Types of Arthritis: Septic Arthritis

By Lewis, Sarah, PharmD

If pain, swelling and redness suddenly develop in one of your joints, see your doctor right away. It could be an infection called septic arthritis, or infectious arthritis. Bacteria are the most common cause of septic arthritis. However, septic arthritis can also be caused by viruses, fungi and parasites. Your joints can be damaged very quickly by septic arthritis, so prompt treatment is essential.

How Will I Know If I Have Septic Arthritis?

Joints are the spaces where two or more bones meet. They are made up of cartilage, ligaments, tendons, bursas (fluid-filled sacs that help cushion the joint), and the synovial membrane (lining of the joint capsule that secretes synovial fluid to lubricate the joint). More often than not, septic arthritis occurs in just one joint space, but it can affect many joints. The most common joints for septic arthritis are your knees, hips, shoulders, elbows, wrists and fingers. You will usually develop symptoms of septic arthritis rapidly, over a couple of days or even a few hours. You can have any or all of the following symptoms:

  • Red, warm, swollen joint

  • Stiff joint that is difficult to move

  • Pain when you touch the joint or move it

  • Fever and chills

  • Feeling constantly tired and weak

If you’re concerned about an infant, you may notice fussiness, a fever, and crying when you touch the joint. In addition, the infant may not move the joint. The hip is the most common site for septic arthritis in infants. Young children and elderly people may refuse to walk or use the joint, won’t let you touch the joint, and usually have a fever.

To diagnose septic arthritis, your doctor will perform a complete medical history and physical exam. Your doctor may also perform a joint aspiration. This involves inserting a needle into the joint and pulling out joint fluid to test it for an infection.

Blood tests may include a complete blood count and blood cultures to help determine if there is an infection in your blood or somewhere else in your body. Your doctor may also take an X-ray of the affected joint.

Who Gets Septic Arthritis?

You get septic arthritis from bacteria that invade your joints. The bacteria usually travel to your joints through your bloodstream from other places in your body. They can also get into your joint during joint surgery, injection of medication into a joint, or injury. There are certain factors that increase your risk of getting septic arthritis. They include:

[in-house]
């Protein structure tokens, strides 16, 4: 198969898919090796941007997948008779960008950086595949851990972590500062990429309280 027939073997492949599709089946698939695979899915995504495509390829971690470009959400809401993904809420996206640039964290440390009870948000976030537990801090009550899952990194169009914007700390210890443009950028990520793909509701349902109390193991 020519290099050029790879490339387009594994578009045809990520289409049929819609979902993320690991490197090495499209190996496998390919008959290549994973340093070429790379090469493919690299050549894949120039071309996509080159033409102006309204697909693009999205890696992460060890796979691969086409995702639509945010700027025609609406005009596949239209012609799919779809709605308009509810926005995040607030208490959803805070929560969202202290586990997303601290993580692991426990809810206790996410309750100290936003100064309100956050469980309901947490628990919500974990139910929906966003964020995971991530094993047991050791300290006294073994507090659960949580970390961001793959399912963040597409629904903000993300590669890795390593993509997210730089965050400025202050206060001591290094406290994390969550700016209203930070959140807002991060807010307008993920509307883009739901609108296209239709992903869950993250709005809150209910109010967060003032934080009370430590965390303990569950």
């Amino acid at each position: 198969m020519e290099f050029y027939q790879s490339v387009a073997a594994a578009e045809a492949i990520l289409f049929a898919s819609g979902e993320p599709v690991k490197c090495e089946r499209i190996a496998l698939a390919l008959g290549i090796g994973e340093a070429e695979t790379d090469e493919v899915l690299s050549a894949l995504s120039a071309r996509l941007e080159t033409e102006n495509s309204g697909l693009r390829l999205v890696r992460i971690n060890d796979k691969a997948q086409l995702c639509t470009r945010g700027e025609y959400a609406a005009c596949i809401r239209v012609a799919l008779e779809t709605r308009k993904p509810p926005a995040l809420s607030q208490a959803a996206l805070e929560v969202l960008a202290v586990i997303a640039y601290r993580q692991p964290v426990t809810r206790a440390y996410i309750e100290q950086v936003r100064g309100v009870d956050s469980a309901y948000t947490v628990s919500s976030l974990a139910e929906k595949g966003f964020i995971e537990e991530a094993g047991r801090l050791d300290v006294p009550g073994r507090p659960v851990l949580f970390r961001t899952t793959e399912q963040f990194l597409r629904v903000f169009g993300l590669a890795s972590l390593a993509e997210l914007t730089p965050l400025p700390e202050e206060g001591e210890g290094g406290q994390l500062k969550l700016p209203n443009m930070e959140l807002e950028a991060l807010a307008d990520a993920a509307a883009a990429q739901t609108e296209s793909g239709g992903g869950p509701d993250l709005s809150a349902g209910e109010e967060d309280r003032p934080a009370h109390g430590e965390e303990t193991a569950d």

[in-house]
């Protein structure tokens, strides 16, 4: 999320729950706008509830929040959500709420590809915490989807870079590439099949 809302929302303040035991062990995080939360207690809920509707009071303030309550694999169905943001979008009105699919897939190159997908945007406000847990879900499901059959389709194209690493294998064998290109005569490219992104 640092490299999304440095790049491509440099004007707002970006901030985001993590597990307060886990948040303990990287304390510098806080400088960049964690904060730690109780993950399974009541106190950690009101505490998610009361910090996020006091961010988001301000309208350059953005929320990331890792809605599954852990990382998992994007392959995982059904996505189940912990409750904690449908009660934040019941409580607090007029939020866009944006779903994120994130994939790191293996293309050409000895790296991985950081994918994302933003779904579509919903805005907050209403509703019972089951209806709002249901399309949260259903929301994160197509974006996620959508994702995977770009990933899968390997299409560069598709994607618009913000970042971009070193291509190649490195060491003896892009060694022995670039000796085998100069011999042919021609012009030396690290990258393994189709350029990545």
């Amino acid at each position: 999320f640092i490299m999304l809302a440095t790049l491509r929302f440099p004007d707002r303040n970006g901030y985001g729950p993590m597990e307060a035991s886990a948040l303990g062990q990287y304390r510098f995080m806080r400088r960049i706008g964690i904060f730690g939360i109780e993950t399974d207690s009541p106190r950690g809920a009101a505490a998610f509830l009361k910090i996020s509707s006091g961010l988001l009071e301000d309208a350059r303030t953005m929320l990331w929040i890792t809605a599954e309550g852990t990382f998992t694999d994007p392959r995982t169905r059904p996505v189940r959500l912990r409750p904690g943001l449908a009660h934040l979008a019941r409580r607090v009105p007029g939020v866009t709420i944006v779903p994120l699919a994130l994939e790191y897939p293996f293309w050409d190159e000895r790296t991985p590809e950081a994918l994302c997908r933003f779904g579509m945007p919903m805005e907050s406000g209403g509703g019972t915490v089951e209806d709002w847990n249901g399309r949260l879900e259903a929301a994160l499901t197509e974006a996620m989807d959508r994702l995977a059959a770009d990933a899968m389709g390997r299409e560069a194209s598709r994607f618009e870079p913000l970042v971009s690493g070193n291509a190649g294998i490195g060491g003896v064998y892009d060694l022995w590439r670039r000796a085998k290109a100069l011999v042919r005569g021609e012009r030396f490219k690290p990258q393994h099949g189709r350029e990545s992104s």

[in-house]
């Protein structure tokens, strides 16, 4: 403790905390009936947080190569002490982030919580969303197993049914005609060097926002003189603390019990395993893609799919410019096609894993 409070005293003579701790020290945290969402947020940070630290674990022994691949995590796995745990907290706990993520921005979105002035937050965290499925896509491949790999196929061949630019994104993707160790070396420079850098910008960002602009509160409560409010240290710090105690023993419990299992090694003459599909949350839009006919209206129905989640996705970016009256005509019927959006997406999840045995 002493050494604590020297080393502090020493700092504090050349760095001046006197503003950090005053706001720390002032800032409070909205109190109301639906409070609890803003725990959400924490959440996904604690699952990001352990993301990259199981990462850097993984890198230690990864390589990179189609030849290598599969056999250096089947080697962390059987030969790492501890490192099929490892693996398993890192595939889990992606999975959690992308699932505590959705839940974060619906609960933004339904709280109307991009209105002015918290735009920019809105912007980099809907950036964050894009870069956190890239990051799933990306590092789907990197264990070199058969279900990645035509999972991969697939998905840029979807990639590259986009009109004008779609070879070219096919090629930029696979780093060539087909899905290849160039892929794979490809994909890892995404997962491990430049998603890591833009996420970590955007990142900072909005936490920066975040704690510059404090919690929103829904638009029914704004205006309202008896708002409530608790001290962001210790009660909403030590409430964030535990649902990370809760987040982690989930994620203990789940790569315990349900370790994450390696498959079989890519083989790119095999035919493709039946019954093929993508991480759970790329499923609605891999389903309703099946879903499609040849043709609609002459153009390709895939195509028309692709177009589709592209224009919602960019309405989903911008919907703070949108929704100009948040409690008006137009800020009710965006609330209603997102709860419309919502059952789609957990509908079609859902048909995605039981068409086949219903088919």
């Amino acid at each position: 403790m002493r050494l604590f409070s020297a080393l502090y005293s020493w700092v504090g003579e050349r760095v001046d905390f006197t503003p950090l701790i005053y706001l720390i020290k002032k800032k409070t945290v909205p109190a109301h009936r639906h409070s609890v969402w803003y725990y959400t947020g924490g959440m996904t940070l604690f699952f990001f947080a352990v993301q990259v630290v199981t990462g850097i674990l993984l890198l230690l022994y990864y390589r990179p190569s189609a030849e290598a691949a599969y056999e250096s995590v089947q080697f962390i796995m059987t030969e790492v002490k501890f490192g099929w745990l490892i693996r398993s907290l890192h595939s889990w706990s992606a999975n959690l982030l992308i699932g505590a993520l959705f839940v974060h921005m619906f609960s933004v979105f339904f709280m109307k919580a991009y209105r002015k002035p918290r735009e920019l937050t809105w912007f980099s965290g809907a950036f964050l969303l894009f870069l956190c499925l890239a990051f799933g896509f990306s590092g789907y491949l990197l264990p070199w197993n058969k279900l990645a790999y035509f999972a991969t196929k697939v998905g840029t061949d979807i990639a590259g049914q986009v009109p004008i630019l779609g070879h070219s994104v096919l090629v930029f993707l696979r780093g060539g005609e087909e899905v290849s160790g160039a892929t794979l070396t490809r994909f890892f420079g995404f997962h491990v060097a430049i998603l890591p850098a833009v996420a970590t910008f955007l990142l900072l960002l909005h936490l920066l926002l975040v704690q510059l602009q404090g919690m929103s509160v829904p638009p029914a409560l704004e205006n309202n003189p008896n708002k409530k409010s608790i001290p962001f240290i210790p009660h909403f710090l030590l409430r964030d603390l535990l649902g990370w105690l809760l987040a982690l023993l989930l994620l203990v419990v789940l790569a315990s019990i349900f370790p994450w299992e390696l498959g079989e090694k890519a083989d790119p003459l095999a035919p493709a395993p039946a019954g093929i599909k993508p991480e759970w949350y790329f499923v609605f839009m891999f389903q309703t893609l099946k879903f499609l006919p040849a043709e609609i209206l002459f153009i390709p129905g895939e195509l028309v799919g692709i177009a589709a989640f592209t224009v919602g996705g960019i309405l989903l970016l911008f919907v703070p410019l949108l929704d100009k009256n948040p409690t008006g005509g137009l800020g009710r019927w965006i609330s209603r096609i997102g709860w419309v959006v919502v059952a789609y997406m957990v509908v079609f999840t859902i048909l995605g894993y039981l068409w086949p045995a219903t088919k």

• Arthritis including rheumatoid arthritis, osteoarthritis, gout, and post-traumatic arthritis

  • Blood infection called sepsis

  • Open skin wounds

  • Recent joint surgery, replacement, arthroscopy, injection or injury

  • Weakened immune system from a chronic disease or medications

  • Advanced age (80 and older) or young age (3 years and younger)

  • Alcohol orintravenous drug abuse

What Are the Different Types of Septic Arthritis?

Most of the time, septic arthritis is acute, which means that it develops quickly. Less commonly, it can be chronic, which means that it develops slowly and continues with time. The symptoms of chronic septic arthritis tend to be less intense with less pain and a low-grade fever.

What Can Be Done to Remedy Septic Arthritis?

You should see your doctor right away if you have symptoms of septic arthritis. The infection can cause permanent joint damage quickly.

Antibiotic medicines are the main treatment for septic arthritis. Your doctor may also suggest nonsteroidal anti-inflammatory drugs (NSAIDs), such as ibuprofen (Advil, Motrin). NSAIDs treat your pain and reduce swelling.

In addition to medicines, your doctor may drain the infected fluid from your joint using a needle and syringe. This relieves pressure on your joint and eases pain. It’s possible that your joint will require drainage on a daily basis for a period of time.

If drainage with a needle isn’t possible or effective, your doctor may recommend arthroscopic drainage. This procedure involves draining your joint with surgical tools inserted into small incisions. In some cases, an open surgery using a larger incision (arthrotomy) may be required to drain infected fluid from your joint.

Medical Reviewer: McDonough, Brian, MD Copyright: © Copyright 2012 Health Grades, Inc. All rights reserved. May not be reproduced or reprinted without permission from Health Grades, Inc. Use of this information is governed by the HealthGrades User Agreement.

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Arthritis accounts for 39 million doctor visits each year and more than 500,000 trips to the hospital.